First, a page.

The French novelist, journalist, and cleric Abbé Prévost (1697-1763) was an adventurer who lived by his intrigues and his pen. His best-known work is the novel "Manon Lescaut."
Antoine François Prévost d'Exiles, who is known as the Abbé Prévost, was first exposed to conventual discipline when he entered a Jesuit school at the age of 14, following his father's death. In the years that ensued, he alternated military service, love affairs, and intense literary activity with periods as first a Jesuit and then a Benedictine novice. He was ordained a Benedictine priest in 1721 and for 8 years engaged in study, teaching, and scholarly work in a variety of Benedictine communities.
Restless and unhappy, he settled for a time at St-Germain-des-Prés in Paris, where he began to write in secret the fictional compendium Les Mémoires et aventures d'un homme de qualité qui s'est retiré du monde. In 1728 he threw his vow of stability to the winds and fled to London. He traveled through England, eventually becoming companion and tutor to one Sir John Eyles. Les Mémoires was published in part in 1728. Two years later Prévost left England for Holland, and there he worked at translating works of Samuel Richardson and also published the fifth, sixth, and seventh volumes of Les Mémoires.
Les Mémoires is an original work written to promote broader understanding of England in France. At a time when England was regarded by Frenchmen as a bloody and barbarous nation, Prévost had learned to love that country. Unlike most previous Frenchmen who had attempted to write about England, Prévost had learned English; he had also traveled in the provinces, gathering folklore from the peasants. His book is an impassioned plea for religious tolerance. It expresses a deep admiration for the comparative ease with which the different social classes in England mingled.
Prévost recognized that the return to nature as source and subject matter of poetry was a unique phenomenon in English literature, and he was one of the first to introduce this essential romantic theme to France. Of all the works written about England in the 18th century by foreign travelers, Les Mémoires is the most complete, the most unprejudiced, and the most reliable.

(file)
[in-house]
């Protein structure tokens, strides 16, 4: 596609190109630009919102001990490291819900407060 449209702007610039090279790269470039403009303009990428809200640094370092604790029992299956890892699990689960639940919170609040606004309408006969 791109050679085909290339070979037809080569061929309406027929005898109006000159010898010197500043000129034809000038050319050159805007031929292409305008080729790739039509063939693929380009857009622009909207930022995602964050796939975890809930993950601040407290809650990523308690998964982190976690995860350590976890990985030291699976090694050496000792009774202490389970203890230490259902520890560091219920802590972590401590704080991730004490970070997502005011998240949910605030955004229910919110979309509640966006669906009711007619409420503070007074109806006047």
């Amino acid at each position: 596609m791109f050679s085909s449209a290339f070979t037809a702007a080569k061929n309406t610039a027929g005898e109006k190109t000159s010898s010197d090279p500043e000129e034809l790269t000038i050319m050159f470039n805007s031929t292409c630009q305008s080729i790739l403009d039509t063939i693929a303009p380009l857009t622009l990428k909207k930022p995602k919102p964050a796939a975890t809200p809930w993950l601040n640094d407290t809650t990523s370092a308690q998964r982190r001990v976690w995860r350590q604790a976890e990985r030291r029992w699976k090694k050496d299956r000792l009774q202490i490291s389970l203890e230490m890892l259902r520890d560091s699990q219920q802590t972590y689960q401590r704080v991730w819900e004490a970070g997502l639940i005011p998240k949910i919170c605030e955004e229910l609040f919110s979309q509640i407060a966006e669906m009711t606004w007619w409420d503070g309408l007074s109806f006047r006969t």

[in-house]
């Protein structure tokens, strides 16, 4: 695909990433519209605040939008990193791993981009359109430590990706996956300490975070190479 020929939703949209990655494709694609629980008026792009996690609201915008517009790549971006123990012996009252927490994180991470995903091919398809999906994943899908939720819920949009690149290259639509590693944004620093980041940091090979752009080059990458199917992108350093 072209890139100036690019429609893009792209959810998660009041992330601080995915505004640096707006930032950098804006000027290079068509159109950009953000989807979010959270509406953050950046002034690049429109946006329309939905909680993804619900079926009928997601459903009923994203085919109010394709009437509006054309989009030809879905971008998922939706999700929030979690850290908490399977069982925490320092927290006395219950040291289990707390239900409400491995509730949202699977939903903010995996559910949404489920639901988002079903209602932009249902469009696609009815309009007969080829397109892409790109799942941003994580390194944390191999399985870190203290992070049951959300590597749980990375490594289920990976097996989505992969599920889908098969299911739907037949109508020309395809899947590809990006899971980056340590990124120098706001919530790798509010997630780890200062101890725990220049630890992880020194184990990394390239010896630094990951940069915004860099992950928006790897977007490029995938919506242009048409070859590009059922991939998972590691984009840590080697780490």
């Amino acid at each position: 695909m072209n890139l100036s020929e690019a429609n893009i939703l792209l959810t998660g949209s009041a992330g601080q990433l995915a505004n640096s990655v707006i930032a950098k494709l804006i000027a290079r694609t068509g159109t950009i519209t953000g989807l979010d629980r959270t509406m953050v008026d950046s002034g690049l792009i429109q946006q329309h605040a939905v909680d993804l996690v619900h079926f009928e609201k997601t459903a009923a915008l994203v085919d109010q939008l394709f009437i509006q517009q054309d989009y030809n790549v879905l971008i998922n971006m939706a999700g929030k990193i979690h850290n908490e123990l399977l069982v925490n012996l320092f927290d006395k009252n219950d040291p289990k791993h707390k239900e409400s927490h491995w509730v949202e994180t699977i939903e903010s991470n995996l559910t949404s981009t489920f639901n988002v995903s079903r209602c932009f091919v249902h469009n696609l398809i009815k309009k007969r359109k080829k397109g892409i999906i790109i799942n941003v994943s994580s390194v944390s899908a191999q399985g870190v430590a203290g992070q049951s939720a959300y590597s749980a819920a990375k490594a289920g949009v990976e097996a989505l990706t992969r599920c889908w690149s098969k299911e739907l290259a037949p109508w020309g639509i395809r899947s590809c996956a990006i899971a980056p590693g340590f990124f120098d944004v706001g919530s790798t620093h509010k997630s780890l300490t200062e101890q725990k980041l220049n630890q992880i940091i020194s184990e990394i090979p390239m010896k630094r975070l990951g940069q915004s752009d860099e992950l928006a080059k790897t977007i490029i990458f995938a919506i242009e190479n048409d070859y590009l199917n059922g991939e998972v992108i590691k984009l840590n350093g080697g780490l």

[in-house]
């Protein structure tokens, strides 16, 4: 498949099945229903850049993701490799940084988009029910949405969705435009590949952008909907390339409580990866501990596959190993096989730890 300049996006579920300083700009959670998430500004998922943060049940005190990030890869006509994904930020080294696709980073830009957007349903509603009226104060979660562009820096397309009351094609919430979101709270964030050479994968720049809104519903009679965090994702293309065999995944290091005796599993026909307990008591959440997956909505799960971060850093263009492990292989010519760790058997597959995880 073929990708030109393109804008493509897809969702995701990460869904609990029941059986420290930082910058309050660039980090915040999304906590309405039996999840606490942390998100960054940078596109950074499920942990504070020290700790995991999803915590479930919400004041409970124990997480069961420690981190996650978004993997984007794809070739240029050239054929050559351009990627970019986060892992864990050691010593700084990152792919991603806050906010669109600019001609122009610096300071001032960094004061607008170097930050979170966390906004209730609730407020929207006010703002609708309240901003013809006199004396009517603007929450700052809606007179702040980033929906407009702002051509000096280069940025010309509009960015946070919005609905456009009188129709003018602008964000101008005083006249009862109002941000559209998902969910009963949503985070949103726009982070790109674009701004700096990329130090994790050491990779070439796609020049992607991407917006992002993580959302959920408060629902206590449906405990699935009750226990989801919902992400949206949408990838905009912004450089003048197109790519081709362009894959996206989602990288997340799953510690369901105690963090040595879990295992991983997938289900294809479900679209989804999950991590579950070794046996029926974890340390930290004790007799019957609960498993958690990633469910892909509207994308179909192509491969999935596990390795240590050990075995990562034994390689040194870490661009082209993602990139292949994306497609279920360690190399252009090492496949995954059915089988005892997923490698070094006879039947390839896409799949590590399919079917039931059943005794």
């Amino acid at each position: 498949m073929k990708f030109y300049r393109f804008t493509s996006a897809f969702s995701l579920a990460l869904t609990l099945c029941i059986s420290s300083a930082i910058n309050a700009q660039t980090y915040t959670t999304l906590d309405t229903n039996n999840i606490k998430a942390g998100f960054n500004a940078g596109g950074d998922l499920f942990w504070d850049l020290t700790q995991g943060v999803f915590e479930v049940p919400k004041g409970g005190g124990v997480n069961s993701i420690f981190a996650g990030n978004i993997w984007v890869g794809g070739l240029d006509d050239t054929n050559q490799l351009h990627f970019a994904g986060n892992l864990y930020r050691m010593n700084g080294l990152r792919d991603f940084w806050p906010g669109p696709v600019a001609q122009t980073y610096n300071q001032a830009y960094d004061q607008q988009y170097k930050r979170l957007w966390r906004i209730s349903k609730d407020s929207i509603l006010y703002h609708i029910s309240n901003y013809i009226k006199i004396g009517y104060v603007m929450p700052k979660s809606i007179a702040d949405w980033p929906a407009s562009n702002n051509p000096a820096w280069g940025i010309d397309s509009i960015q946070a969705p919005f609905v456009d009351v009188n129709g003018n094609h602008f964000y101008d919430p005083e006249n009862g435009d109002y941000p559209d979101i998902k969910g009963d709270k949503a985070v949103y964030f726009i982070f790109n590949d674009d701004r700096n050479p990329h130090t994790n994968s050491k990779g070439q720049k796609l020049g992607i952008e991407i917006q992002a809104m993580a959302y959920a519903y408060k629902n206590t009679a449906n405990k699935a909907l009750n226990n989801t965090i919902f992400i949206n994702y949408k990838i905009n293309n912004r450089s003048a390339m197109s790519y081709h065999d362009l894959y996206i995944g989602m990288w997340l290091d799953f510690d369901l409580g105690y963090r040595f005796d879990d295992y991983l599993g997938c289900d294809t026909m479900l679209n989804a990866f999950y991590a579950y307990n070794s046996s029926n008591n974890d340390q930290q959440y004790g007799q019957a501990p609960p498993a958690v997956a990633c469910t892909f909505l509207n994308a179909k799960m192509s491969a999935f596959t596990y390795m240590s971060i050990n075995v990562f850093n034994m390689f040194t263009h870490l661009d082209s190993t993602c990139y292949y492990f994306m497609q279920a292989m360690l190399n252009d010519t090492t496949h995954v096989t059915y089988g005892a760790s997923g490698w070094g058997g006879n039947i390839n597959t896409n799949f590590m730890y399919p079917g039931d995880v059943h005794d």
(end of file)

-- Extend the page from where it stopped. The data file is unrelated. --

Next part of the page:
Once more in England, Prévost began the publication of his serial novel, Le Philosophe anglais ou les mémoires de Cleveland (generally known as Cleveland), a task that extended from 1732 to 1739. In 1733 he also began publishing the periodical Le Pour et le contre. Upon his return to France and his reconciliation with the Church in 1734, he published Le Doyen de Killerine (1735). L'Histoire d'une grecque moderne and Marguerite d'Anjou, a historical novel, were published in 1740.
After his brief exile, Prévost produced numerous translations, most notably bowdlerized versions of Richardson's novels. He also worked on anthologies of fiction and moral essays, and he served as editor for several large publishing enterprises. In 1754 he collaborated on the Journal étranger and was commissioned to work on the history of the Condé family.
The seventh volume of Les Mémoires was published separately in France 2 years after its original publication in Holland. This highly condensed novel, L'Histoire du chevalier des Grieux et de Manon Lescaut, has achieved, of all Prévost's works, the most lasting success. Des Grieux, its childlike hero, is unaware of life, unaware of his own desires, when suddenly he is swept away by his passion for Manon, who is all charm and sensuality. Manon Lescaut is one of a handful of novels that constitute a genre uniquely French—the roman personnel, or personal novel. It is highly compressed, direct, sparing in style and episode; characteristically, it unfolds through a series of psychological revelations. The operas Manon (1884) by Jules Massenet and Manon Lescaut (1893) by Giacomo Puccini are based on this work.
From 1754, when Prévost was asked to write a history of the Condé family, he resided at Saint-Firmin in order to be close to the family archives in Chantilly. He died suddenly from apoplexy (or from a ruptured aorta) returning home at night through the forest of Chantilly.
The translation of Manon Lescaut by Burton Rascoe (1919) is a readable version of the novel. The Modern Library translation includes a brief introduction in English by Guy de Maupassant. The best works on Prévost are in French. A useful study in English is George R. Havens, The Abbé Prévost and English Literature (1921).